JTBC refutes rumors about how its reporter acquired Choi’s tablet

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JTBC refutes rumors about how its reporter acquired Choi’s tablet

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JTBC reporter Shim Su-mi reports Thursday night on where and how she found the tablet PC. [JTBC]

In its evening news program on Thursday, JTBC refuted rumors concerning how its reporter discovered presidential friend Choi Soon-sil’s tablet PC in October before anyone else, which proved to be a crucial piece of evidence against her.

Ko Young-tae, former head of The Blue K, a shell company suspected to be headed by Choi, accused JTBC during the parliamentary hearing on Wednesday of changing its statement on how it came to possess the tablet.

“JTBC first said that it found the tablet PC in a trash can in Germany, and then changed its statement to say that it found the tablet PC among things that Choi threw out of her house after being informed by Choi’s household manager,” Ko said in the hearing. “And then it changed its statement once more to say the tablet PC was found at my desk at my company.”

JTBC Newsroom anchor Sohn Suk-hee and JTBC reporter Suh Pok-hyun on Thursday evening provided explanations to rumors surrounding how the tablet was first discovered by its reporter.

An explanation was provided the first time that JTBC reported on the case, which was on Oct. 24, when Suh said during Newsroom, “JTBC reporters searched one of the offices that used to belong to Choi, and in one of them we found her tablet among things Choi left behind.”

Sohn and Suh provided the same explanation during the program on Thursday evening, and added that the tablet was first obtained by JTBC reporter Shim Su-mi, who visited the office of The Blue K in Sinsa-dong, southern Seoul, on Oct. 18.

According to JTBC, Shim found traces that both The Blue K and Widec Sports appear to be owned by Choi and found the former office of The Blue K before any other journalists. Shim received permission from the building manager and entered the office, finding a desk and the tablet there.

“The office was on sale for two months, and real estate agents could enter freely,” Suh said. “So the reporter entered an office that was not owned by anyone at the time.”

Shim, in finding the tablet, saw its charger was missing. She bought a charger for the tablet model, came back and opened six files, examined them and left the tablet there, according to JTBC. She then returned two days later, for fear that the evidence inside could be destroyed by Choi or her confidants. She copied the files inside, and broke the news on Oct. 24. That day, she gave the tablet to the prosecution.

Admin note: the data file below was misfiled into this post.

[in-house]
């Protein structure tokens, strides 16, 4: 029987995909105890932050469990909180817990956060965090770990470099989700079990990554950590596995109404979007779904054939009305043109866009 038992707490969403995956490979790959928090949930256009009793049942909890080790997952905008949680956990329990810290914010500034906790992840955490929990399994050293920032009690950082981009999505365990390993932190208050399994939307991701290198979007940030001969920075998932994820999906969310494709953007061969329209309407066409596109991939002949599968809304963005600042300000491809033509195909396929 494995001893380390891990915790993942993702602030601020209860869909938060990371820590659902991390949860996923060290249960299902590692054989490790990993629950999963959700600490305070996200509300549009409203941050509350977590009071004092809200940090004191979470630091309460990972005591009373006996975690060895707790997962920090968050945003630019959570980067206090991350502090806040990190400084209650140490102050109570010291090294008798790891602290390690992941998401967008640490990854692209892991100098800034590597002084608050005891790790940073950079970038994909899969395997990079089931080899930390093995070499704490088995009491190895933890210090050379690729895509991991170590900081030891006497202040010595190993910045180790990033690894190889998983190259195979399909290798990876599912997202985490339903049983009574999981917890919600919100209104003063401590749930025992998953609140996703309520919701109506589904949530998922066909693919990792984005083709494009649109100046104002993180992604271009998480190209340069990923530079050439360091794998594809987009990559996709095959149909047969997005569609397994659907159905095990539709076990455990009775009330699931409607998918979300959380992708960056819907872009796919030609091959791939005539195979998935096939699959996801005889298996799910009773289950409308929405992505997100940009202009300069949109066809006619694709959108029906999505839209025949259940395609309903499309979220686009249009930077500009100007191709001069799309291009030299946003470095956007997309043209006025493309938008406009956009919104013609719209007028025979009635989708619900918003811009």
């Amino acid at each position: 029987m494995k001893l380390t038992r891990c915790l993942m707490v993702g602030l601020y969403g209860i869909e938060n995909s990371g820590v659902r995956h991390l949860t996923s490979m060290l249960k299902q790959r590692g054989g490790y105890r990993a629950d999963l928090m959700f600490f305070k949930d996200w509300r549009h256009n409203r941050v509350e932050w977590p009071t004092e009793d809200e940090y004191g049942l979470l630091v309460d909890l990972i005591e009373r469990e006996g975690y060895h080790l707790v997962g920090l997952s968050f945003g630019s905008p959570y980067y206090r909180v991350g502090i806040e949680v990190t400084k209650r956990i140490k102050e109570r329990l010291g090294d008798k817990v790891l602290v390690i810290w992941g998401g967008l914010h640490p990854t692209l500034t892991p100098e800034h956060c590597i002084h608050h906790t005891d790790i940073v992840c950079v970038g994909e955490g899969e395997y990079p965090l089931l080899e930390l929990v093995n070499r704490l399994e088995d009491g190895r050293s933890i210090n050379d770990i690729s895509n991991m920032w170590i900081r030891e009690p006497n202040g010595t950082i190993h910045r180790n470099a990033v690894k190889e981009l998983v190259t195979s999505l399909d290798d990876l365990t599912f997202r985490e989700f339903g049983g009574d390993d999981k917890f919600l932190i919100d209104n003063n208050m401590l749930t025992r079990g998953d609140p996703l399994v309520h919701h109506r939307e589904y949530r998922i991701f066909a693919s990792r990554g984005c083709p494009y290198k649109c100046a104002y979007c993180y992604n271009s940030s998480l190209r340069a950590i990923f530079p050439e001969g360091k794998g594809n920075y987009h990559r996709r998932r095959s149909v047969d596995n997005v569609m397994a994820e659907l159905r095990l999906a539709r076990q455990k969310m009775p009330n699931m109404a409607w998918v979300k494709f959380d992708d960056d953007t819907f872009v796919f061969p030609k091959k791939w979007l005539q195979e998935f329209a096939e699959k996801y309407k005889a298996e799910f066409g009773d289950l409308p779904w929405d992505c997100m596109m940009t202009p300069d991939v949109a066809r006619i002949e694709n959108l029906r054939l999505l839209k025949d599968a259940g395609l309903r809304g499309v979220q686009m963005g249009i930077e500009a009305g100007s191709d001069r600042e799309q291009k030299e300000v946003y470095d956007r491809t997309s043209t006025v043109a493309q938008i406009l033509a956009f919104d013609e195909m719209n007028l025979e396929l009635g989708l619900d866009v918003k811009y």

At the parliamentary hearing Wednesday, a few lawmakers demanded JTBC reveal how it came to examine the tablet in the first place, in the light of the rumors that Ko or Choi’s ex-husband, Chung Yoon-hoi, chief of staff to Park from 1998 until 2004, gave it to JTBC.

“Ko did not have any reason to give the tablet to JTBC,” Suh said. “Because five days before JTBC first reported on tablet, it reported on Ko’s statement on how Choi edited the president’s speeches.

“After the report went out, Ko told JTBC that he didn’t make such a statement. So it is hard to believe that Ko would cooperate with JTBC to hand over the tablet after this.”

Sohn and Suh also refuted rumors that someone else other than Ko handed over the tablet to JTBC. A statement by a Hankyoreh reporter that JTBC “did not just pick up the tablet” went viral online.

“Someone twisted my words, because I did not say that JTBC received the tablet from someone else, but said that it received help in finding it,” Hankyoreh reporter Kim Eui-kyum said in his conversation with JTBC.

“His explanation is true,” Suh said, “because we received the building manager’s help to get into the office.”

Suh added that JTBC had no contact with Chung Yoon-hoi.

As for the rumor that JTBC obtained the tablet in a trash can in Germany, Suh said, “It spread because prosecutors said on Oct. 26 that the tablet PC appears to have been obtained in Germany.”

Suh added, “Prosecutors called reporter Shim while she was on a trip to Germany and asked if she got the tablet PC there, and she refused to comment because at the time JTBC maintained a cautious air when discussing the tablet because it didn’t want to create unnecessary rumors that may disturb prosecution probe.”

“A few days afterwards, we decided that we had better make it clear where exactly the tablet was found, in order to help the prosecution’s probe, and so we announced that we found it in the former office of The Blue K in Seoul.”

Prosecutors have confirmed via matching the IP addresses of the tablet and Choi’s testified locations since 2012 that it was indeed used by her, and confirmed through questioning Choi’s relatives that some photos in the tablet were taken by Choi.

According to JTBC’s analysis, Choi had access to as many as 44 presidential speeches before President Park delivered them, including Park’s address delivered in Dresden in 2014. According to prosecutors, Choi had access to as many as some 180 top state documents.

BY MOON BYUNG-JOO, ESTHER CHUNG [chung.juhee@joongang.co.kr]

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